O God! Can you please increase my spending?


    By Shyam Banerji

    I once had a delightful neighbour called Gopal Da. He was a large-hearted host, and wondrous company for friends of all ages who loved to drop in on him. Gopal Da would often pray, “Ae Khuda, kharche badhaa” – “Hey God! Increase my spending!” Friends needled him by saying, “Gopal Da, you are a Varanasi-born Hindu and you call out to ‘Khuda’? Why can’t you say ‘Bhagwan’ as Hindus do?” He would reply, “Why do you fools draw this linguistic line between Khuda and Bhagwan? Beyond your narrow conditioning, it is all the same. It is all about being a good human being. That is what I am trying to be.” Someone would quip, “But at 83, isn’t it a bit too late?” He would laugh and say, “There is always hope. I spend it freely. Actually, you guys are miserable. So stingy. Clinging on to all your wealth. You don’t even spend your full quota of hope!” Gopal Da was a bachelor. Extremely well-read. What he had, he had given away with joy. Yet he kept telling God, “Ae Khuda, kharche badhaa!”

    Gopal Da passed away, but his catchphrase echoes with deeper meaning. We are like Arjun. We are so scared to spend our resources. Even when the moment is opportune. Like Arjun was scared to spend his valour and duty at the start of the battle of Kurukshetra. In Sanskrit, ‘rajju’ means rope. We are all born ‘arajju’, without ropes. We are born free. To live without fear. But we believe, ‘life is full of struggle’, ‘it is so unpredictable’, ‘save for rainy days’, ‘don’t trust wholeheartedly’, ‘play it safe’.

    In holding on to fears, in holding back on dreams, in not spending our confidence, our potential, we have roped ourselves with rajjus of so many fears. We have added ‘NA’ or ‘No’ or ‘Not’ to our arajju birth. We have roped children to create human beings programmed to believe that they are ‘Not-Arajju’. That they are ‘Arajju-Nots’, Arajjuns of the Kurukshetra of everyday life. People who do not spend their duties selflessly; who do not spend faith without doubting; who do not spend love without expectations; who do not spend their wealth of forgiveness; who do not know that God – the ‘arajju super-force’ that holds together all that one sees – replenishes only that space, that life, that potential, which empties itself joyously.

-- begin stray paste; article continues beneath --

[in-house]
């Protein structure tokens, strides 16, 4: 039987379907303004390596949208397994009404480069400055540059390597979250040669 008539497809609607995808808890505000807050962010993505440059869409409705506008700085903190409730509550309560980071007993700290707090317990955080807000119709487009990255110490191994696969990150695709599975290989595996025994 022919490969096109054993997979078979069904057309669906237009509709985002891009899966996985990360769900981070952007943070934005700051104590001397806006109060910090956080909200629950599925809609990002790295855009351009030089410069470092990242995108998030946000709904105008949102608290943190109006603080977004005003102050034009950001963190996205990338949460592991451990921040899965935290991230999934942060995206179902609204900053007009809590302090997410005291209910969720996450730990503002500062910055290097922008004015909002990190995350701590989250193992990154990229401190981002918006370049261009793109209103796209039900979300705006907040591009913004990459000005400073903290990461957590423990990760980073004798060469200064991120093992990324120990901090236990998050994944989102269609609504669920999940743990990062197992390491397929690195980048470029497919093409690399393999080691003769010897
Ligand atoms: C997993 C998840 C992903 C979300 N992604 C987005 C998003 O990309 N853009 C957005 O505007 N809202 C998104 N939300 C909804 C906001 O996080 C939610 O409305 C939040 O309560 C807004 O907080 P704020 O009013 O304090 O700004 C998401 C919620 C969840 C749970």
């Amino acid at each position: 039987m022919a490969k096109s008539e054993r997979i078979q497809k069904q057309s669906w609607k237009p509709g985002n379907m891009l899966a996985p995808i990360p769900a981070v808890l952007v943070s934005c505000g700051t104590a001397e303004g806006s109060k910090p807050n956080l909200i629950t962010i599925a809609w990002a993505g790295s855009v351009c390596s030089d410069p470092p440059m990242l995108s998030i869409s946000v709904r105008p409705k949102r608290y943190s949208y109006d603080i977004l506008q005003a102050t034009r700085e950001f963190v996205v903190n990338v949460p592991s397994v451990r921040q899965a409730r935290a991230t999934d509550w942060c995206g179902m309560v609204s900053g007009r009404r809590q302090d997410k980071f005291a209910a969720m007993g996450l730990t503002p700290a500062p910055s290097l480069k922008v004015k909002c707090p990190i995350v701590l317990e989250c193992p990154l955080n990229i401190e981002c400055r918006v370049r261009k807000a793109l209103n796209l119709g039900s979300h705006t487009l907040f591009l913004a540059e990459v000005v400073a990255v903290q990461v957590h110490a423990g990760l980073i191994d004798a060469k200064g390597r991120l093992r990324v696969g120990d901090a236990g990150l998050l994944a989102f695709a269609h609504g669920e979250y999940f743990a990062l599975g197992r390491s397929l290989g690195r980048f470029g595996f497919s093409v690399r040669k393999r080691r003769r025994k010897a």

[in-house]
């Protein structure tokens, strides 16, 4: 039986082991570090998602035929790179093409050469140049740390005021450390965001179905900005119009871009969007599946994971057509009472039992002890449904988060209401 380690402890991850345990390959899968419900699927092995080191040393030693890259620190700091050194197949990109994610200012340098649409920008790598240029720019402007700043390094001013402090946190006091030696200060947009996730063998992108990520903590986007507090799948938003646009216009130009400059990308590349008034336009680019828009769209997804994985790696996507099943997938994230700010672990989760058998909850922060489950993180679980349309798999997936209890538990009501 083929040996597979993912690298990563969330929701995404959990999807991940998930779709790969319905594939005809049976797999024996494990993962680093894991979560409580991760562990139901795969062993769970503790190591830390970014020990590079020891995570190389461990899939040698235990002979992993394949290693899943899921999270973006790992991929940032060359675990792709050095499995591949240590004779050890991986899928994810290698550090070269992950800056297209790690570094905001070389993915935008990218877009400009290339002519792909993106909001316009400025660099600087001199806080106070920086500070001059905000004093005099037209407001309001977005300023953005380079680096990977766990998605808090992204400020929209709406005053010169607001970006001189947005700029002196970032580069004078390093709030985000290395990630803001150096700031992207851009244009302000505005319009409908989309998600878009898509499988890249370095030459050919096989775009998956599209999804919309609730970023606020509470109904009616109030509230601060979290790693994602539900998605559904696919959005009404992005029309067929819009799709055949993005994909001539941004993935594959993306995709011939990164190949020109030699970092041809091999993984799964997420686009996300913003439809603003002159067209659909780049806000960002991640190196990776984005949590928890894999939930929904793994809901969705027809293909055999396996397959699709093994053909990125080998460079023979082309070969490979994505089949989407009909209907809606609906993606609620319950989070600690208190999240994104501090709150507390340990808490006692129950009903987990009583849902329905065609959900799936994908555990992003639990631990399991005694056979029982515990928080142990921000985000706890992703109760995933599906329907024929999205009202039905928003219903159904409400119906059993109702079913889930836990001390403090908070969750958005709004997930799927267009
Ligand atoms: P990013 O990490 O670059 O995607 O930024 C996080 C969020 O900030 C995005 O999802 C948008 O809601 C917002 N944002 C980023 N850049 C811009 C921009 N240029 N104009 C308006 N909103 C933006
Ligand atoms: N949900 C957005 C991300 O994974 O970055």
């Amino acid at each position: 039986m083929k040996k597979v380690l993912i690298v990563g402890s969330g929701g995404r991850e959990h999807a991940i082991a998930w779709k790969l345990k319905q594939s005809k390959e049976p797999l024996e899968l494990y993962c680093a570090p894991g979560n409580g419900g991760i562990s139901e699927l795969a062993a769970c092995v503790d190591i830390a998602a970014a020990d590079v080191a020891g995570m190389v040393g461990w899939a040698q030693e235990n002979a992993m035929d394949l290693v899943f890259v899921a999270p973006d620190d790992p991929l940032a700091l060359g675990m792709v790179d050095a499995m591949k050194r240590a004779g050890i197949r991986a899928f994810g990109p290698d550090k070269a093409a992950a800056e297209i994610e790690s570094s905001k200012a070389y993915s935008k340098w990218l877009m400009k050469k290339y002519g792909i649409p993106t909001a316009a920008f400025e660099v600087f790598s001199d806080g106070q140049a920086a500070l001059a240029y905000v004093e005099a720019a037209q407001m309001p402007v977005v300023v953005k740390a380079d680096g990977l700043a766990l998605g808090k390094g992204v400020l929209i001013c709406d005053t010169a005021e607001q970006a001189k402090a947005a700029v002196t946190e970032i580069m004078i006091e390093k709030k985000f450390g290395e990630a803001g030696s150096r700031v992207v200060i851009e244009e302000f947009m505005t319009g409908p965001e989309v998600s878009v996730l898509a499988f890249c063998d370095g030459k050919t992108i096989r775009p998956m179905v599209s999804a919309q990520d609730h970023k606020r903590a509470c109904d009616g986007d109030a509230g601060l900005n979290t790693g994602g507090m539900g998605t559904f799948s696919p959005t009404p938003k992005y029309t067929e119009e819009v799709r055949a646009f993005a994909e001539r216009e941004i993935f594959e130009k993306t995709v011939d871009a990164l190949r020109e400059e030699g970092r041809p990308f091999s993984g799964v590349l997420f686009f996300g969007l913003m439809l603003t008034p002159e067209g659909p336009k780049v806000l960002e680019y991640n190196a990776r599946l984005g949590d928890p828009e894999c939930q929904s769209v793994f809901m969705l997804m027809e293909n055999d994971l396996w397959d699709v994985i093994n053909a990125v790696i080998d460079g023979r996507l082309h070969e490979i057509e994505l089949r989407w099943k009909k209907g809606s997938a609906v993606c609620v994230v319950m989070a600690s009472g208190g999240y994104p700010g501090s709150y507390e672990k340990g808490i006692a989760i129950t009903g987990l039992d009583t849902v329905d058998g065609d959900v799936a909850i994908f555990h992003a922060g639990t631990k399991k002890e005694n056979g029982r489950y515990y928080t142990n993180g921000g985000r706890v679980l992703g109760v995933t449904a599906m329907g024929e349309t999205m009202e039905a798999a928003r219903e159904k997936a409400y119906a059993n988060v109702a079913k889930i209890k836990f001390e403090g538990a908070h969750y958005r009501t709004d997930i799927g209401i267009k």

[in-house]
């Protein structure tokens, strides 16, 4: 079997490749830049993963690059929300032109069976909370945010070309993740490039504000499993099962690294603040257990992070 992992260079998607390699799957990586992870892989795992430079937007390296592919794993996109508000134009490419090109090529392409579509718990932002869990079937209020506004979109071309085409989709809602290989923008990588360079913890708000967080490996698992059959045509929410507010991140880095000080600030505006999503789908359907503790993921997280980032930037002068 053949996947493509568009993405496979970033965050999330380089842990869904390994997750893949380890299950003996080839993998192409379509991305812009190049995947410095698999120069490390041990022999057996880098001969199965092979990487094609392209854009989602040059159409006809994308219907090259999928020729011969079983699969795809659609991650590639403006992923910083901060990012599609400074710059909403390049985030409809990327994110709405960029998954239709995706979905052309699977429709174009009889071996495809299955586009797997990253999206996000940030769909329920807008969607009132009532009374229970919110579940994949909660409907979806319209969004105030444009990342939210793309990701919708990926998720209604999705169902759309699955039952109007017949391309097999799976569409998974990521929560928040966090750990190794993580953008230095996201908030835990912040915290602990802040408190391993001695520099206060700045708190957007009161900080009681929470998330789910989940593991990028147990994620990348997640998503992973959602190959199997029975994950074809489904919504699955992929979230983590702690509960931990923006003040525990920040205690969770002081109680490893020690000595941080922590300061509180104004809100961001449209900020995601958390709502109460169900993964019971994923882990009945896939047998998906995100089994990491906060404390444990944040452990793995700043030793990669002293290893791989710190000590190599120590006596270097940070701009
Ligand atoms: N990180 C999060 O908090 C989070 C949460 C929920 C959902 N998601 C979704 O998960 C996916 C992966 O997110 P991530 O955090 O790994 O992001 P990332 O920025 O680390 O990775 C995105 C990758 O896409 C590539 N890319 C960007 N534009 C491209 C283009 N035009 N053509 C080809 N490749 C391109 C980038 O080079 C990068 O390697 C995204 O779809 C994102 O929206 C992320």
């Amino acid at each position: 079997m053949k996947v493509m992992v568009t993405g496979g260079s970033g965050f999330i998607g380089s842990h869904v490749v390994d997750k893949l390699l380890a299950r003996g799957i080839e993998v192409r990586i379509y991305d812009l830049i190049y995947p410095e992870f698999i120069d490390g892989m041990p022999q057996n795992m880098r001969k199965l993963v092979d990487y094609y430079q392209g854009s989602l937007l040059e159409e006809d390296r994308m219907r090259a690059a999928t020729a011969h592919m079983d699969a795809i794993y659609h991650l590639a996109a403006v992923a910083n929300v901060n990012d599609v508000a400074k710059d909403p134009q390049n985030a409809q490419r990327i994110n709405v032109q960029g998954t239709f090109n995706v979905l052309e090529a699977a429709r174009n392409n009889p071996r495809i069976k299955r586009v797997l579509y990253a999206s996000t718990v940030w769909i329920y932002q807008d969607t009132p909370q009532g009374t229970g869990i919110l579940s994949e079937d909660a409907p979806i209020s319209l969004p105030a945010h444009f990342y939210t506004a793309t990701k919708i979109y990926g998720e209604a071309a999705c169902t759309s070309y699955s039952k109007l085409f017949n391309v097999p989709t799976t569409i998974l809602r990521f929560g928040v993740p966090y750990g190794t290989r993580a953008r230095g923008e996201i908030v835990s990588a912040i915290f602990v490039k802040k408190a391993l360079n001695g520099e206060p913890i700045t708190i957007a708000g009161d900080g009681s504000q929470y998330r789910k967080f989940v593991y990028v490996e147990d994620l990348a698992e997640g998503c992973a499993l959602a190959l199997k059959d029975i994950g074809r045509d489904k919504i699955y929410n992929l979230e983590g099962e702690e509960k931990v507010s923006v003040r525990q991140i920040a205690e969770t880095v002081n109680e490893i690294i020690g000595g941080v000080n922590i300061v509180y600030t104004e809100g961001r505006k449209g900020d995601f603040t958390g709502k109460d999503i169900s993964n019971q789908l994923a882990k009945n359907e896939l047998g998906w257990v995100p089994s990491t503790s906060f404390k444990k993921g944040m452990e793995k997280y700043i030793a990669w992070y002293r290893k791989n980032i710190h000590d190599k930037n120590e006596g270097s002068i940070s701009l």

Lakshmi, the goddess of wealth thrives as chanchalaa, the ever-moving one. She enriches only the ‘dynamic’. At one end of her spectrum is material wealth. Money that lies ‘roped’, that does not move, never grows. At the other end is the wealth of knowledge. Only that knowledge has value that is spent in productive action to benefit someone. Otherwise, the profoundest knowledge is just a burden. So, it is not about what one has or how much one needs. Spend this misconception. It is all about how joyously, intelligently and fearlessly one spends what one has.

    No one has little. Vedanta says that every human being is born with Shad-sampatti, six types of wealth: Shamah, control of the mind; Damah, control of the senses; Upareti, withdrawal of the mind; Titiksha, forbearance; Shraddha, unwavering faith; and Samadhan, single-pointed concentration. These six types of wealth are self-replenishing. Success and happiness come to those who spend them lavishly. And so the prayer – ‘Ae Khuda, kharche badhaa!’



    Views expressed above are the author’s own.



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